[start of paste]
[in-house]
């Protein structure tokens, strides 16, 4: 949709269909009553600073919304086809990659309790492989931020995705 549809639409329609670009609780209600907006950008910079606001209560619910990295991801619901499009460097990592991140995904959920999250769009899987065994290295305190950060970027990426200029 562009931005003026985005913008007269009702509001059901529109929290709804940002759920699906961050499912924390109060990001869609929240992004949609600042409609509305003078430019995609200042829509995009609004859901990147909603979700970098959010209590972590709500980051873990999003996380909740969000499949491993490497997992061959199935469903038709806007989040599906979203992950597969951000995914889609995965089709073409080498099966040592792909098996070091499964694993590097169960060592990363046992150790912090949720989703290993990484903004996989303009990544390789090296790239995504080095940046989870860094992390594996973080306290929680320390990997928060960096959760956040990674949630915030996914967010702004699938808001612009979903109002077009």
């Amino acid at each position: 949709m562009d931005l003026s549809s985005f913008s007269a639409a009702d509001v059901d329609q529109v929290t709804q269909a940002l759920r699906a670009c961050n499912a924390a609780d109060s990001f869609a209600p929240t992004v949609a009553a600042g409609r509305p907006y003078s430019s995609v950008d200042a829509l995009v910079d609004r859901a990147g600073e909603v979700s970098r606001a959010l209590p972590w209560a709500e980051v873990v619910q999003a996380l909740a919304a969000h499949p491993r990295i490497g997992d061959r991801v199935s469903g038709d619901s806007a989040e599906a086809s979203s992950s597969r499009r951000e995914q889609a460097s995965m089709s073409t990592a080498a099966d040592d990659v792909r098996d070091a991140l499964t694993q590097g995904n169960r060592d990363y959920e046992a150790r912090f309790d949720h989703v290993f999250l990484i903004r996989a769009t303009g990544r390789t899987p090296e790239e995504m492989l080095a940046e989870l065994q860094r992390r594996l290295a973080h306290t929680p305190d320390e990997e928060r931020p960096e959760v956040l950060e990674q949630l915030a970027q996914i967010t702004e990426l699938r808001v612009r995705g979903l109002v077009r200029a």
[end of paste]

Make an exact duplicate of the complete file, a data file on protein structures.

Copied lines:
[in-house]
């Protein structure tokens, strides 16, 4: 949709269909009553600073919304086809990659309790492989931020995705 549809639409329609670009609780209600907006950008910079606001209560619910990295991801619901499009460097990592991140995904959920999250769009899987065994290295305190950060970027990426200029 562009931005003026985005913008007269009702509001059901529109929290709804940002759920699906961050499912924390109060990001869609929240992004949609600042409609509305003078430019995609200042829509995009609004859901990147909603979700970098959010209590972590709500980051873990999003996380909740969000499949491993490497997992061959199935469903038709806007989040599906979203992950597969951000995914889609995965089709073409080498099966040592792909098996070091499964694993590097169960060592990363046992150790912090949720989703290993990484903004996989303009990544390789090296790239995504080095940046989870860094992390594996973080306290929680320390990997928060960096959760956040990674949630915030996914967010702004699938808001612009979903109002077009």
């Amino acid at each position: 949709m562009d931005l003026s549809s985005f913008s007269a639409a009702d509001v059901d329609q529109v929290t709804q269909a940002l759920r699906a670009c961050n499912a924390a609780d109060s990001f869609a209600p929240t992004v949609a009553a600042g409609r509305p907006y003078s430019s995609v950008d200042a829509l995009v910079d609004r859901a990147g600073e909603v979700s970098r606001a959010l209590p972590w209560a709500e980051v873990v619910q999003a996380l909740a919304a969000h499949p491993r990295i490497g997992d061959r991801v199935s469903g038709d619901s806007a989040e599906a086809s979203s992950s597969r499009r951000e995914q889609a460097s995965m089709s073409t990592a080498a099966d040592d990659v792909r098996d070091a991140l499964t694993q590097g995904n169960r060592d990363y959920e046992a150790r912090f309790d949720h989703v290993f999250l990484i903004r996989a769009t303009g990544r390789t899987p090296e790239e995504m492989l080095a940046e989870l065994q860094r992390r594996l290295a973080h306290t929680p305190d320390e990997e928060r931020p960096e959760v956040l950060e990674q949630l915030a970027q996914i967010t702004e990426l699938r808001v612009r995705g979903l109002v077009r200029a």